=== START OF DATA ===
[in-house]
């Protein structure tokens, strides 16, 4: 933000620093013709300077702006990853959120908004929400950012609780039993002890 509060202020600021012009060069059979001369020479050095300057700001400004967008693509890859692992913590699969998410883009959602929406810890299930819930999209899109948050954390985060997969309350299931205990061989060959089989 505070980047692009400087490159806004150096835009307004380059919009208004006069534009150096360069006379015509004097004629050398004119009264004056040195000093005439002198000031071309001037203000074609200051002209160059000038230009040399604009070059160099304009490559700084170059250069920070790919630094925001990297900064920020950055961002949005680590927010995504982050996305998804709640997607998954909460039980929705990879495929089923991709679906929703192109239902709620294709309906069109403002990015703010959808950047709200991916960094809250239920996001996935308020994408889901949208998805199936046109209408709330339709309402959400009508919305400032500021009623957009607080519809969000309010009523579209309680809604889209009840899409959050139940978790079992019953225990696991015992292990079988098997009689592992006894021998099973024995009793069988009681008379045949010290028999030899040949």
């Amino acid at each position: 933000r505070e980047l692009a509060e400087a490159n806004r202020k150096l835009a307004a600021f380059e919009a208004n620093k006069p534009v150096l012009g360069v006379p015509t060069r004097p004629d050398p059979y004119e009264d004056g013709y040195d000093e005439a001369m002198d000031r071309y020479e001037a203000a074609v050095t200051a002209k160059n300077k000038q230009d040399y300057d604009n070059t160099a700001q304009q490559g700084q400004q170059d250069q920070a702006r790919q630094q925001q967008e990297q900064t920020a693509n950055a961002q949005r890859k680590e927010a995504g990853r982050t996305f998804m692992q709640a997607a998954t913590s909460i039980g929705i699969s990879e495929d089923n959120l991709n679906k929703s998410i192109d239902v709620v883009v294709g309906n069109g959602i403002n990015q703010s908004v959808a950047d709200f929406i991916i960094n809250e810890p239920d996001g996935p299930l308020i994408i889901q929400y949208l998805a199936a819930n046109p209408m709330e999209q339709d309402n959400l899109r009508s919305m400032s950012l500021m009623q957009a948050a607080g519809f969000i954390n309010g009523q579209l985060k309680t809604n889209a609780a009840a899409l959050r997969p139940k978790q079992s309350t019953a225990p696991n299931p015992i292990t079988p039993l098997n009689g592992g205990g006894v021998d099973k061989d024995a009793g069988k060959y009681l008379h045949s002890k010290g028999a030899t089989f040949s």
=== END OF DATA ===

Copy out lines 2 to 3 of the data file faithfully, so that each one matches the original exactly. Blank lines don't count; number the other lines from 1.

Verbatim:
């Protein structure tokens, strides 16, 4: 933000620093013709300077702006990853959120908004929400950012609780039993002890 509060202020600021012009060069059979001369020479050095300057700001400004967008693509890859692992913590699969998410883009959602929406810890299930819930999209899109948050954390985060997969309350299931205990061989060959089989 505070980047692009400087490159806004150096835009307004380059919009208004006069534009150096360069006379015509004097004629050398004119009264004056040195000093005439002198000031071309001037203000074609200051002209160059000038230009040399604009070059160099304009490559700084170059250069920070790919630094925001990297900064920020950055961002949005680590927010995504982050996305998804709640997607998954909460039980929705990879495929089923991709679906929703192109239902709620294709309906069109403002990015703010959808950047709200991916960094809250239920996001996935308020994408889901949208998805199936046109209408709330339709309402959400009508919305400032500021009623957009607080519809969000309010009523579209309680809604889209009840899409959050139940978790079992019953225990696991015992292990079988098997009689592992006894021998099973024995009793069988009681008379045949010290028999030899040949």
């Amino acid at each position: 933000r505070e980047l692009a509060e400087a490159n806004r202020k150096l835009a307004a600021f380059e919009a208004n620093k006069p534009v150096l012009g360069v006379p015509t060069r004097p004629d050398p059979y004119e009264d004056g013709y040195d000093e005439a001369m002198d000031r071309y020479e001037a203000a074609v050095t200051a002209k160059n300077k000038q230009d040399y300057d604009n070059t160099a700001q304009q490559g700084q400004q170059d250069q920070a702006r790919q630094q925001q967008e990297q900064t920020a693509n950055a961002q949005r890859k680590e927010a995504g990853r982050t996305f998804m692992q709640a997607a998954t913590s909460i039980g929705i699969s990879e495929d089923n959120l991709n679906k929703s998410i192109d239902v709620v883009v294709g309906n069109g959602i403002n990015q703010s908004v959808a950047d709200f929406i991916i960094n809250e810890p239920d996001g996935p299930l308020i994408i889901q929400y949208l998805a199936a819930n046109p209408m709330e999209q339709d309402n959400l899109r009508s919305m400032s950012l500021m009623q957009a948050a607080g519809f969000i954390n309010g009523q579209l985060k309680t809604n889209a609780a009840a899409l959050r997969p139940k978790q079992s309350t019953a225990p696991n299931p015992i292990t079988p039993l098997n009689g592992g205990g006894v021998d099973k061989d024995a009793g069988k060959y009681l008379h045949s002890k010290g028999a030899t089989f040949s």